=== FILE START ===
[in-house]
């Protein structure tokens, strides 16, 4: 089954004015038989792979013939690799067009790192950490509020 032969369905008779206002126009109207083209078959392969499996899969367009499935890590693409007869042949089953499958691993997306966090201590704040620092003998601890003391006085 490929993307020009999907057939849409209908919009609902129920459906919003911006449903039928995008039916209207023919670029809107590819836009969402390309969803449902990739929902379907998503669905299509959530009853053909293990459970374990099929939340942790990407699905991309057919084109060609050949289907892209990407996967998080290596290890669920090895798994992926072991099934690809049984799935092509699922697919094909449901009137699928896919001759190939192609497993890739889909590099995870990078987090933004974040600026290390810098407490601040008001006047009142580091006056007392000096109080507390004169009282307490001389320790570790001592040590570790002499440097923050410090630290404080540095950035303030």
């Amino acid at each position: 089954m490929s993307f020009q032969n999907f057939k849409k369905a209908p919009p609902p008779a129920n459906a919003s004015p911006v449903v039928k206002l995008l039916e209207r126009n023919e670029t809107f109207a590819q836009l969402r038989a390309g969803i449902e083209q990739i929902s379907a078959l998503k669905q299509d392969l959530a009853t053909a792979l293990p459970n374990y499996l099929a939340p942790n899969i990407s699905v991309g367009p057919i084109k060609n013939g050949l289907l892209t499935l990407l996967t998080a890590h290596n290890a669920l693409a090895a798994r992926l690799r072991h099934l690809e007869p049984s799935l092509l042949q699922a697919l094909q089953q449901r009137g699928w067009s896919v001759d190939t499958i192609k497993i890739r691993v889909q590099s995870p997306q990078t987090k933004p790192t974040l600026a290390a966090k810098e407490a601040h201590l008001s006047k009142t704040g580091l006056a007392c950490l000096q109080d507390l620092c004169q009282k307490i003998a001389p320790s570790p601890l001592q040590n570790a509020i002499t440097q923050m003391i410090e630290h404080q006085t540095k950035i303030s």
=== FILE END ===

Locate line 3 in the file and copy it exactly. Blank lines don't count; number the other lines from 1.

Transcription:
């Amino acid at each position: 089954m490929s993307f020009q032969n999907f057939k849409k369905a209908p919009p609902p008779a129920n459906a919003s004015p911006v449903v039928k206002l995008l039916e209207r126009n023919e670029t809107f109207a590819q836009l969402r038989a390309g969803i449902e083209q990739i929902s379907a078959l998503k669905q299509d392969l959530a009853t053909a792979l293990p459970n374990y499996l099929a939340p942790n899969i990407s699905v991309g367009p057919i084109k060609n013939g050949l289907l892209t499935l990407l996967t998080a890590h290596n290890a669920l693409a090895a798994r992926l690799r072991h099934l690809e007869p049984s799935l092509l042949q699922a697919l094909q089953q449901r009137g699928w067009s896919v001759d190939t499958i192609k497993i890739r691993v889909q590099s995870p997306q990078t987090k933004p790192t974040l600026a290390a966090k810098e407490a601040h201590l008001s006047k009142t704040g580091l006056a007392c950490l000096q109080d507390l620092c004169q009282k307490i003998a001389p320790s570790p601890l001592q040590n570790a509020i002499t440097q923050m003391i410090e630290h404080q006085t540095k950035i303030s």